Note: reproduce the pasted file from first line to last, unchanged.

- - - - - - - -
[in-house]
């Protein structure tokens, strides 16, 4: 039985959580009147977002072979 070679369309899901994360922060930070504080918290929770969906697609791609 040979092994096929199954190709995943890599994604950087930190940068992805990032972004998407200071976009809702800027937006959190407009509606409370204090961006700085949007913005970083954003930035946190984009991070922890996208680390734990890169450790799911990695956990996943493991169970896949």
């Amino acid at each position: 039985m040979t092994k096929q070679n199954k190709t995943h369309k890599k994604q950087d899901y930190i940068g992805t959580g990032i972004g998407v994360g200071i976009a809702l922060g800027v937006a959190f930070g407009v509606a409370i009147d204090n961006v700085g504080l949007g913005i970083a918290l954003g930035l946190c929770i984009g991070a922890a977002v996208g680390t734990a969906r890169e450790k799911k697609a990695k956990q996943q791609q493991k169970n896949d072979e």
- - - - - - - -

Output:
[in-house]
């Protein structure tokens, strides 16, 4: 039985959580009147977002072979 070679369309899901994360922060930070504080918290929770969906697609791609 040979092994096929199954190709995943890599994604950087930190940068992805990032972004998407200071976009809702800027937006959190407009509606409370204090961006700085949007913005970083954003930035946190984009991070922890996208680390734990890169450790799911990695956990996943493991169970896949």
């Amino acid at each position: 039985m040979t092994k096929q070679n199954k190709t995943h369309k890599k994604q950087d899901y930190i940068g992805t959580g990032i972004g998407v994360g200071i976009a809702l922060g800027v937006a959190f930070g407009v509606a409370i009147d204090n961006v700085g504080l949007g913005i970083a918290l954003g930035l946190c929770i984009g991070a922890a977002v996208g680390t734990a969906r890169e450790k799911k697609a990695k956990q996943q791609q493991k169970n896949d072979e």